Born in Jerusalem, closely connected with the royal house of Edessa, Sextus Julius Africanus served as librarian at the Pantheon in Rome during the reign of Alexander Severus (third century). Talk about your inside tracks on history! They say his Chronicles filled many volumes, though only fragments survive. He corresponded with Origen, and he was an invaluable source for Eusebius.
Now, all the fragments have been collected, with two letters by Africanus, in one volume with and English translation and footnotes. Iulius Africanus: Chronographiae: The Extant Fragments is a very valuable book, whose pricetag certainly reflects that high value. Bryn Mawr Classical Review says:
Through the Chronographiae Africanus conceived the extraordinarily ambitious plan of fitting widely disparate strands of different histories into a biblical frame of time, beginning with Adam and culminating with the Resurrection. The resultant chronological system served as a basis for universal histories of which the Eusebian-Hieronymian version proved both influential and lasting. Perhaps the success of the latter ultimately guaranteed the dispersal and fragmentary survival of the model conceived by Africanus.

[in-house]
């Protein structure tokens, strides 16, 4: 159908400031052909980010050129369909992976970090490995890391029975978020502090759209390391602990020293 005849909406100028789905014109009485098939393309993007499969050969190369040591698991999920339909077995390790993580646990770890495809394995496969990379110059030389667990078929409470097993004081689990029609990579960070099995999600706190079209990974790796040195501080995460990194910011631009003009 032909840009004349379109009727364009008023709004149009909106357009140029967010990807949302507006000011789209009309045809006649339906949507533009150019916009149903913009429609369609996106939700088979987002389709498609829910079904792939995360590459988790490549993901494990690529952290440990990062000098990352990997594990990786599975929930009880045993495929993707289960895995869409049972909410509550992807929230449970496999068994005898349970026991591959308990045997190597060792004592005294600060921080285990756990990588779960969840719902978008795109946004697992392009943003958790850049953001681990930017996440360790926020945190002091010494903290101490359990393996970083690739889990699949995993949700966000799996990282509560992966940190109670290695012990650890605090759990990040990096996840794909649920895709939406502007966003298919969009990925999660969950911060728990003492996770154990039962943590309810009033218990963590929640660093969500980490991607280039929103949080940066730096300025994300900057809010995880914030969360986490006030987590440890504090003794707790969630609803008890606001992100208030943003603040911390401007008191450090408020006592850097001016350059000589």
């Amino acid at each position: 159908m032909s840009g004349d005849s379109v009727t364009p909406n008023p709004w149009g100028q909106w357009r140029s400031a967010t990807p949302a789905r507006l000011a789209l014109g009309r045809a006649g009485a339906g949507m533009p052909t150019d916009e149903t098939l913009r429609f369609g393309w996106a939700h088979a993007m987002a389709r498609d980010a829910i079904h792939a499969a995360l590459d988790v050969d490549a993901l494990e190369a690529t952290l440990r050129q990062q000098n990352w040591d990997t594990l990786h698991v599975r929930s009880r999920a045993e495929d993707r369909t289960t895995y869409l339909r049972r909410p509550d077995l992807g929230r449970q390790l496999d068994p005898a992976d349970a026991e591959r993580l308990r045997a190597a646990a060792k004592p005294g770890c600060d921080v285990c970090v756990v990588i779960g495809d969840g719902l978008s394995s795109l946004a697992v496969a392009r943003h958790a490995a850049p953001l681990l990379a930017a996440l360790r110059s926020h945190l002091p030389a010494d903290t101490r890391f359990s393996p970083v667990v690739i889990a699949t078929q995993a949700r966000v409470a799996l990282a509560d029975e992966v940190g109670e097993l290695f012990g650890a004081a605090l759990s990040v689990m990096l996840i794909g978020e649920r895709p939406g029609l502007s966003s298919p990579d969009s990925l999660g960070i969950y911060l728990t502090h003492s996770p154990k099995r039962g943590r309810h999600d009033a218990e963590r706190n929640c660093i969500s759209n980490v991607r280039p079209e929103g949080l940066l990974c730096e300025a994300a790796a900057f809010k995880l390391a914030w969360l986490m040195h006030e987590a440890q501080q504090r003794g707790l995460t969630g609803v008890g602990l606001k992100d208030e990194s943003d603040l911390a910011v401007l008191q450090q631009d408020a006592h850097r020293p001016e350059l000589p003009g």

Hat tip: PaleoJudaica.
Many apologies for my relative silence. I’ve been down with some mystery bug, which seems to be affecting all major systems simultaneously. Last week I could barely stay awake. My fever broke Friday, but other symptoms are lingering. Raise an Ave for a poor blogger, please.